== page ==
sssd configuration file


While editing the file make sure you replace domains, [domain/], ad_domain and krb5_realm parameters accordingly. Use the UPPERCASES as the above file excerpt suggests.

The fallback_homedir = /home/%d/%u parameter will cause the system to create home directories for all domain logged in users with the following path: /home/domain_name/domain_user, so practically all your domain users homes will be stored into a single directory named after your domain name on /home path. If you want to change this behavior so all domain users homes should be created as normal system users, /home/username, just remove %d variable and you’re done.

For other options and parameters concerning sssd.conf file run man sssd command.

After you finish editing the file, save it with CTRL+O , close it with CTRL+X and proceed further with the below instructions.


7. The next step is to create and edit a configuration file for Realmd in order to avoid some eventual package dependency problems by issuing the following command:

sudo nano /etc/realmd.conf

Use the following configurations for realmd file:


automatic-install = no

realmd conf file

realmd conf file

After you add the above lines, save the file and close it.


8. The last file that you need to edit before joining the domain is the common-session PAM file. So, open this file for editing by running the below command and add the following line after the session optional line in order for the system to automatically create home directories for the new authenticated AD users .

sudo nano /etc/pam.d/common-session

Add the following line as presented on the below screenshot:

session optional  skel = /etc/skel/  mask=0077
PAM common-session file

PAM common-session file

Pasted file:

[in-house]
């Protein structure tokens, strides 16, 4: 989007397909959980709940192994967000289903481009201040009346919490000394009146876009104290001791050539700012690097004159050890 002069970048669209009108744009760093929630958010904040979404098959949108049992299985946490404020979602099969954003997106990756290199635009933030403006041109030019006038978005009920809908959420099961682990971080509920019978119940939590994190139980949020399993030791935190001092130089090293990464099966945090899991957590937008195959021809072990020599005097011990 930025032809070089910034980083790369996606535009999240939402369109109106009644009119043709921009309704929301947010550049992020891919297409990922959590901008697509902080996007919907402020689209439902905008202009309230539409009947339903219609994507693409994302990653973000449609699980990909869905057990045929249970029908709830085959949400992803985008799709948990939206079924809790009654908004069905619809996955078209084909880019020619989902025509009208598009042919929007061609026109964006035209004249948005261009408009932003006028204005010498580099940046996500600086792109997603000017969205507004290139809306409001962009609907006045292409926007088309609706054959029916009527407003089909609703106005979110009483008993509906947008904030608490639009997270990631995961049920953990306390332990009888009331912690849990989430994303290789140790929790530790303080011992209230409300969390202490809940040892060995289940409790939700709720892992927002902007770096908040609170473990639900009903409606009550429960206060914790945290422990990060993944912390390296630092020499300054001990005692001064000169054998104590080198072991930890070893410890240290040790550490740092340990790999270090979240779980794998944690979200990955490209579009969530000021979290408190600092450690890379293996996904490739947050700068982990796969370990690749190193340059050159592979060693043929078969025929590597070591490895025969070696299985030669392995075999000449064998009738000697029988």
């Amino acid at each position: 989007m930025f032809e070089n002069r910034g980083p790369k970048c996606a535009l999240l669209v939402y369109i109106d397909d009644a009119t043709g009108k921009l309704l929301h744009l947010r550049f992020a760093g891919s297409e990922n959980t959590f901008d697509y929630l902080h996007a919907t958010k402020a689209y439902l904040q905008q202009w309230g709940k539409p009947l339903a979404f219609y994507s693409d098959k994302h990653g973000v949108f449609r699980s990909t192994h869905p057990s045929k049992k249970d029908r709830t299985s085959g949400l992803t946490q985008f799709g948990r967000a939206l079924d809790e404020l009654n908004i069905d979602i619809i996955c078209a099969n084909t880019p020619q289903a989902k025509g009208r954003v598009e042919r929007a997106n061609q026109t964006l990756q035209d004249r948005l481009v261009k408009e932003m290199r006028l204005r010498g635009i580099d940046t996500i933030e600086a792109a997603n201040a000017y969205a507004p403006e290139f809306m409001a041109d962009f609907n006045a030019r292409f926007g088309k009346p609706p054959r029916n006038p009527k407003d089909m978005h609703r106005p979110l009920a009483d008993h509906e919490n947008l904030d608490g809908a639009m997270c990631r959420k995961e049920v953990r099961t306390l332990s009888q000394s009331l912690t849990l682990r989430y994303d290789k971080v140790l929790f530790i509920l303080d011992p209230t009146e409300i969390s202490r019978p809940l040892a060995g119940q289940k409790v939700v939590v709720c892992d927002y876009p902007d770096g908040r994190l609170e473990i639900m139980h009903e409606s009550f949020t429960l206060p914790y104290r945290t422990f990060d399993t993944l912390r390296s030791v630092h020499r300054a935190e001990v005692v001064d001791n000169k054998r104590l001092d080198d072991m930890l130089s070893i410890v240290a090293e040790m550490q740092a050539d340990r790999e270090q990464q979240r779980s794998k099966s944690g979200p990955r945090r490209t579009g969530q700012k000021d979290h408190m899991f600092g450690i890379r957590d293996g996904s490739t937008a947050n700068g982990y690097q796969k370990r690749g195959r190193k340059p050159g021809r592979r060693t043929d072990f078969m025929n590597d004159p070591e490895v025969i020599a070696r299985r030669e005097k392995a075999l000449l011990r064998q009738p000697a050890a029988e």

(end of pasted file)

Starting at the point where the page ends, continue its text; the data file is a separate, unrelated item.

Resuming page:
After you have edited the file, save it and close it, and proceed to the next step in order to make Linux Mint a part of the Windows Domain Controller.


STEP FOUR – Join Linux Mint to Windows Server 2012 Active Directory Domain Controller

9. Before joining the Linux Mint client to Windows PDC, first issue the discovery command against your domain name in order to view the complete realm configurations and a package list of software that must be installed on the client machine before you enroll it in the realm.

sudo realm discover  domain.tld
realm discover domain

realm discover domain


10. If everything is correctly setup at the client side and the domain controller responds, issue the following command in order to integrate Linux Mint client machine to Windows Server 2012 AD PDC.

sudo realm join domain.tld -U domain_administrator –verbose
join  AD domain

join AD domain

Use the -U option to specify an Active Directory administrative user with privileges to add machines on the server and the --verbose option to get debug output in case something goes wrong with the integration process.

Once the command returns successfully status and ads Linux Mint to AD you can use the sudo realm list command to view full details and the default configurations for your domain.

list realm

list realm